Wombwell Rainbow Interviews
I am honoured and privileged that the following writers local, national and international have agreed to be interviewed by me. I gave the writers two options: an emailed list of questions or a more fluid interview via messenger.
The usual ground is covered about motivation, daily routines and work ethic, but some surprises too. Some of these poets you may know, others may be new to you. I hope you enjoy the experience as much as I do.
is a Best of the Net-nominated poet and writer and the author of Mistakes Were Made, Micro: a microchapbook of micropoems, How My Cat Saved My Life and Other Poems, Three Words, and Boleyn, with work forthcoming or appearing in a wide variety of publications.
She is the founding editor of Nightingale & Sparrow, runs a lifestyle blog, For the Sake of Good Taste, and is a regular contributor with Marías at Sampaguitas, Royal Rose, Memoir Mixtapes, and The Poetry Question. When she isn’t writing (and sometimes when she is), she can be found with a cup of coffee and her cat, Fitz. Juliette can be reached on her website, juliettesebock.com, or across social media @juliettesebock.
1. When and why did you start writing poetry?
I honestly don’t remember a time in which I wasn’t writing something—from stories in preschool to songs in middle school. I really started writing poetry, though, in high school and into college. It was solely a cathartic thing for me—a sort of therapeutic exercise to cope with, well, life. I’ve always found writing, in all its forms, to be a kind of restorative act. By the summer prior to my senior year of college, I knew I had to do something more with it, and my first chapbook was born!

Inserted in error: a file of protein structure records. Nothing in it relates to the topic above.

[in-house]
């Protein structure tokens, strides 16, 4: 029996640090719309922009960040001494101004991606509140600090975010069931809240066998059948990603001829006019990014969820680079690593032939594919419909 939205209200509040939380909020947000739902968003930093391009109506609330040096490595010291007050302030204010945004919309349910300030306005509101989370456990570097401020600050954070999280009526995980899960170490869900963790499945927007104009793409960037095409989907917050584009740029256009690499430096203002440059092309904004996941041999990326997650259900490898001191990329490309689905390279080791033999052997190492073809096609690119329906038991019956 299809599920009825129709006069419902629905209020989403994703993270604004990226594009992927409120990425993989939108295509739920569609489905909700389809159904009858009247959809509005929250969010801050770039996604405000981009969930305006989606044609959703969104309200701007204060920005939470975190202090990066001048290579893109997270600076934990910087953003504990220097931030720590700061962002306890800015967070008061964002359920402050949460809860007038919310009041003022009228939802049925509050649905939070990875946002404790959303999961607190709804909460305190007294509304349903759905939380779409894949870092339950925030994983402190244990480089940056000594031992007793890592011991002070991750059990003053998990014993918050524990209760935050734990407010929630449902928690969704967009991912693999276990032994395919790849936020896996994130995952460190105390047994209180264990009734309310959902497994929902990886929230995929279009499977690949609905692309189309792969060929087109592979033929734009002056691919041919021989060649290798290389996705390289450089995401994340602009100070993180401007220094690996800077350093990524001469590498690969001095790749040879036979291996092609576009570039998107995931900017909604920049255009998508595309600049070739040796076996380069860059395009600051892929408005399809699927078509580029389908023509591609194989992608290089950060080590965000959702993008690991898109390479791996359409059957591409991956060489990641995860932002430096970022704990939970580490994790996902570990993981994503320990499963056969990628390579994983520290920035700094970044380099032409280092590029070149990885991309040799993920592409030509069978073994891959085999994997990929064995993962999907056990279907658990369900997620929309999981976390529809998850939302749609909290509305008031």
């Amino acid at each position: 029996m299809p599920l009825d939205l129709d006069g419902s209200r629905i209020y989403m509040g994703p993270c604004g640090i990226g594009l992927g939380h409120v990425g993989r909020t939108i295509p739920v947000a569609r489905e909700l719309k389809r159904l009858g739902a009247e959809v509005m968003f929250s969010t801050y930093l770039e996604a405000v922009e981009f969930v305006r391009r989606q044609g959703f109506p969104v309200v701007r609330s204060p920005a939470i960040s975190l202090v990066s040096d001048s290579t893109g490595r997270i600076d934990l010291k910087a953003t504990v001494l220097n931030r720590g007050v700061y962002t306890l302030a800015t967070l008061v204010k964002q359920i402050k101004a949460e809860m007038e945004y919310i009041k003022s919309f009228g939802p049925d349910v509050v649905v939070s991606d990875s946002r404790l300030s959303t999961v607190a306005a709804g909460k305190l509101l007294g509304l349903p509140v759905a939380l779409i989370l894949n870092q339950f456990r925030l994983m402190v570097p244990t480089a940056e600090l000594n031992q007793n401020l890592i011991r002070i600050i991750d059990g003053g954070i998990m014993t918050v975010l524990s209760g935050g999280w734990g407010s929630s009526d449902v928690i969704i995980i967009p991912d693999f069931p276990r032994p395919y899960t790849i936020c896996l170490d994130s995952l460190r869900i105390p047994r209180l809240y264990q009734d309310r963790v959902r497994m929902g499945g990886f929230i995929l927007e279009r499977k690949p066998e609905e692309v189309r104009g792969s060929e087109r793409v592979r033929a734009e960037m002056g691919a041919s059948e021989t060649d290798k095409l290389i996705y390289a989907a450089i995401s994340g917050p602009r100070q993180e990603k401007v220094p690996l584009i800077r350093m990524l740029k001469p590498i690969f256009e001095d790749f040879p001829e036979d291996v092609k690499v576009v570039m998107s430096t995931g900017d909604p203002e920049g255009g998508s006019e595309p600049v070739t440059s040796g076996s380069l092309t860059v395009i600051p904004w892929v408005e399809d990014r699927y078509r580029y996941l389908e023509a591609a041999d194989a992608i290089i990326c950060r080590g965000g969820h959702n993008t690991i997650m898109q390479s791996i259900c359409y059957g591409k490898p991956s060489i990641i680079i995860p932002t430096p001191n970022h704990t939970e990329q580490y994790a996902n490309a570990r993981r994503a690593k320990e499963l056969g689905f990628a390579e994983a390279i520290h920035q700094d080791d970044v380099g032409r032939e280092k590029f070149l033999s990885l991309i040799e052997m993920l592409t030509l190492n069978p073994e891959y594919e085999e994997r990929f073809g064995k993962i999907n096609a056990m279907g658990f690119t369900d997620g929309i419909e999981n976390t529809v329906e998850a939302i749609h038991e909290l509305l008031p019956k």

2. Who introduced you to poetry?
Just like I can’t remember a time without writing, I really can’t remember a time when I wasn’t reading. Shakespeare & Poe were early favourites (I was that weird kid who read way too much classic lit), so I was exposed to poetry in general rather early.
But, when it comes to my own poetry, I owe so much to my friend and fellow poet, Hugh Martin. Hugh was the first person who ever really talked to me seriously about poetry, and he encouraged my writing, too. He recommended one of the first poetry books I seriously read beyond the “greats,” and reading his work, as well, was especially inspiring. I’d already been writing, but I never really thought much about doing anything with it, and I’m so absurdly grateful to him for igniting that spark, so to speak!
3. How aware are and were you of the dominating presence of older poets traditional and contemporary?
When I first started writing, and even submitting, I had no idea of just how massive the poetry community, both currently and through time, really is. I’d been exposed to some of the biggest names (and even then, only a small portion of the canon), but little more. I found Button Poetry’s videos which, while hardly unknown, showed me a glimpse of the voices that are out there. From there, I dug up more and more small publications; along the way, I not only found more accessible opportunities, but I made connections with so many amazing poets I may never have found otherwise!
4. What is your daily writing routine?
I don’t really have one. Between health issues and work, it really is hard to find time to write…but that’s when I really need to “make” the time, so to speak.
For me, writing’s always been a sort of compulsion–at the risk of a poetic cliché, I need to write like I need to breathe. Most of my writing happens in a notetaking app on my phone when the urge strikes. I hope to have the room, in a scheduling sense, to have the sort of formal writing routine that you see the big-name authors share but, for now, this works for me!